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Kenya: Sustainable Livelihoods Program

 

CBO Meeting in the Kiangini location. © Julianne Stewart/ABM, 2017.
CBO Meeting in the Kiangini location. © Julianne Stewart/ABM, 2017.


This year we aim to:

  • build one new sand dam, and one sump well to provide clean drinking water for 300 households,
  • two water tanks to provide drinking water for 600 pupils in two primary schools, and
  • train 940 farmers in improved livestock and crop production.

In the village of Kiangini in semi-arid Eastern Kenya, unpredictable rains, frequent long dry spells, and drought and hunger have been the norm for the 5000 people living there, as far back as anyone can remember. But the people are resilient, and patient. And now their opportunity has come.

ABM, through its Kenyan partner, Anglican Development Services, Eastern (part of the Anglican Church of Kenya, and known as ADSE), has begun funding a five year Sustainable Livelihoods Program in Kiangini. Five years because that’s how long it takes to transform an arid-land village from living from hand to mouth on whatever food the unpredictable rains can provide, to a village where people not only have enough to live on, but have enough to flourish as God intended.

The process of transformation is to firstly focus on getting the people organised into a well-functioning Community Based Organisation. Next, using the newly organised groups, the unpredictable rainfall can be addressed by starting to build simple small dams along the sandy bed of the local seasonal river, which normally only fills briefly with water once or twice a year. Whilst some of this water is retained in the sandy bed, most is quickly lost to the Indian Ocean. The dams help to build up the volume of water that is stored between rainfalls in the sandy river bed.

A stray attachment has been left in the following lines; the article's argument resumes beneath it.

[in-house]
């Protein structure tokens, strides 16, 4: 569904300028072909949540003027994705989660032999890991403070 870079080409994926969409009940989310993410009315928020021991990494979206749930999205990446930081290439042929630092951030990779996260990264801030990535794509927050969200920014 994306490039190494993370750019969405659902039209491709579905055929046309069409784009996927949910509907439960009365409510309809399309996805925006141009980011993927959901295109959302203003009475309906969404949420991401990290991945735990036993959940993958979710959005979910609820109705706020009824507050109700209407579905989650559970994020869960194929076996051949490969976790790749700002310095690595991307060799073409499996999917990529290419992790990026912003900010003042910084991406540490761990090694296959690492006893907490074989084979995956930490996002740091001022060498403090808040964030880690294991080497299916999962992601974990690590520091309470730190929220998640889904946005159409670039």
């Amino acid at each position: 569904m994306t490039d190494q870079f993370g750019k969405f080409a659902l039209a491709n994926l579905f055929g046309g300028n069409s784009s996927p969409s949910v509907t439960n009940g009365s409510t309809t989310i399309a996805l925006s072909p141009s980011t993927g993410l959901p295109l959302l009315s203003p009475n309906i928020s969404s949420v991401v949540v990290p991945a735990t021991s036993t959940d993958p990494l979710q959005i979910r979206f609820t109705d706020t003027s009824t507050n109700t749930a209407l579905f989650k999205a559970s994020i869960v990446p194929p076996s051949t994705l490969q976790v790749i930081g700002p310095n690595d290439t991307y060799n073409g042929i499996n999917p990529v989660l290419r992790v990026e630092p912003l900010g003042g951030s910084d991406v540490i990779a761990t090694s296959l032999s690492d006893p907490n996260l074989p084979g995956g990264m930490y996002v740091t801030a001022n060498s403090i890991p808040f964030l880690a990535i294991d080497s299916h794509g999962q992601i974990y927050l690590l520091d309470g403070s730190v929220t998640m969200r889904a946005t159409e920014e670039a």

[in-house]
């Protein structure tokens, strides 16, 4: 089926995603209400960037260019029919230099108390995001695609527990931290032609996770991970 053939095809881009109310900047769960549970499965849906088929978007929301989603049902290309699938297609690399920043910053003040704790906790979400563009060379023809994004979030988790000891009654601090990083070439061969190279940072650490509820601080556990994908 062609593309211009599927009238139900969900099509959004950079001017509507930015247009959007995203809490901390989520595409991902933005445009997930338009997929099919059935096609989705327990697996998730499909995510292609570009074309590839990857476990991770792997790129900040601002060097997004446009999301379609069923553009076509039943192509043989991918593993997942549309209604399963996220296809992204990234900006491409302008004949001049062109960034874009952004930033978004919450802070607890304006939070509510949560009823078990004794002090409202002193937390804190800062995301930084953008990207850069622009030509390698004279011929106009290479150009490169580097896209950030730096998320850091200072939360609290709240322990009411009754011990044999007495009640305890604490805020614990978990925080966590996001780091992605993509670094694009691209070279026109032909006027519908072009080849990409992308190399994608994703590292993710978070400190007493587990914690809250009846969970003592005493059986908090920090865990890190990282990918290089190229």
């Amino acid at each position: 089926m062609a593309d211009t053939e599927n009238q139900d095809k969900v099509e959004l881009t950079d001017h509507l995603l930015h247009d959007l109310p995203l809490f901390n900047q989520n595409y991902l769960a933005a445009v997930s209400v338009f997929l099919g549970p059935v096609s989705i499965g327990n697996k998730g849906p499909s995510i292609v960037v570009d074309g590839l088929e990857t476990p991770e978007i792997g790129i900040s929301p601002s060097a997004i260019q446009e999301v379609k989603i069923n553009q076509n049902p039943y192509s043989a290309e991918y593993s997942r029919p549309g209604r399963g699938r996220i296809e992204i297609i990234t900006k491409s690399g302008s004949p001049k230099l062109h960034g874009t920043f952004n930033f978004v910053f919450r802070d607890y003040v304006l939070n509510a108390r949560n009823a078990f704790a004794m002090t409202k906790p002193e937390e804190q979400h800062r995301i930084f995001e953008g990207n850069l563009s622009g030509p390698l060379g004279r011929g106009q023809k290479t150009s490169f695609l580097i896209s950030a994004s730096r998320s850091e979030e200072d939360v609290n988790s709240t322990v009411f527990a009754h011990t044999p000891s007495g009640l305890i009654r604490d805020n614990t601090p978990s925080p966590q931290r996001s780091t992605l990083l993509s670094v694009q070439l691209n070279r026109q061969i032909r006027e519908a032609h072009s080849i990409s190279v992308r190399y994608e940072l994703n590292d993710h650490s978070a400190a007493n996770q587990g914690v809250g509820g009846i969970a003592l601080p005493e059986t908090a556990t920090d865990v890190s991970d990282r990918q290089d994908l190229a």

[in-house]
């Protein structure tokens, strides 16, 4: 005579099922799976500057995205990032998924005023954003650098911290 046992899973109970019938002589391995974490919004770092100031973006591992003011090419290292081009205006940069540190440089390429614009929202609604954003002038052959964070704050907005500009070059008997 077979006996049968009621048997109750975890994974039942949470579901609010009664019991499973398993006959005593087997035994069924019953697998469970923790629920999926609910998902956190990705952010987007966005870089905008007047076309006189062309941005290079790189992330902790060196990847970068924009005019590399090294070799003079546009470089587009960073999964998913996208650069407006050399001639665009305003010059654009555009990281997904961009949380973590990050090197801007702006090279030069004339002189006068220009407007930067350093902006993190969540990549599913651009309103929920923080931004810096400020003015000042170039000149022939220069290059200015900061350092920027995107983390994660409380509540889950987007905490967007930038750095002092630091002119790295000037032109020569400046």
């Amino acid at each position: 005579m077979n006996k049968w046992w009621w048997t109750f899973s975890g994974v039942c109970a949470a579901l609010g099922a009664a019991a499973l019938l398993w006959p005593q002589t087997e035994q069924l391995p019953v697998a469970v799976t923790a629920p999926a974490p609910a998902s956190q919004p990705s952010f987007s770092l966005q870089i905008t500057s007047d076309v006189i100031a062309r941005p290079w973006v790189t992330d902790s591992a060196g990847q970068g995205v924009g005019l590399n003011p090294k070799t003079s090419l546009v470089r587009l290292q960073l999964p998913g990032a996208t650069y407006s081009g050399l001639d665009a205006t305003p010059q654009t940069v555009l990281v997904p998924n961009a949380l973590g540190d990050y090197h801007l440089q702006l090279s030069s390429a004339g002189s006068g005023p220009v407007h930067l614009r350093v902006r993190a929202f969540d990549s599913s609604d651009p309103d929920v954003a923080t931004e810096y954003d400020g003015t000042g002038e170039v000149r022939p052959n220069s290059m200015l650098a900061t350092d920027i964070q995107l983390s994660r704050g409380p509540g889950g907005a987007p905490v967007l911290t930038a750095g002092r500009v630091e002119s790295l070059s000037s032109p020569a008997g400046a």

Once the water supply and storage issue has been addressed, the people are given training in a range of farming practices which will help them harness their land to produce food surpluses which can be sold for cash.

With a little cash now in their hands, the villagers will also be trained in operating Village Savings and Loans groups. Out of these groups of about 30 people, and with a great “can-do” attitude, the savings in the village grow exponentially. Suddenly people find they have enough saved to borrow to pay school fees, or uniforms. Once initial loans are repaid, the saving continues and they can borrow more. Perhaps it will be used to build a farm pond to farm fish for sale, to buy drought-resistant galla goats, or to set up a chicken smoking business.

36 year old Titus Muinde lives in Kiangini with his wife and two small children. He learned last year that ABM’s partner had just started working in his village. He’s already joined the Community-based Organisation, and is vice-chairman of the Project Monitoring Committee, checking on the progress of water harvesting in the village. He is very enthusiastic about the work ADSE is doing with his community, and has already attended training in how to terrace the hillsides to retain dew and rainwater, and how to grow drought-resistant crops. Because of his enthusiasm, he was selected to host a “demo plot” to show other farmers how to grow crops such as green grams, cow peas, finger millet and sorghum with little water. Titus says: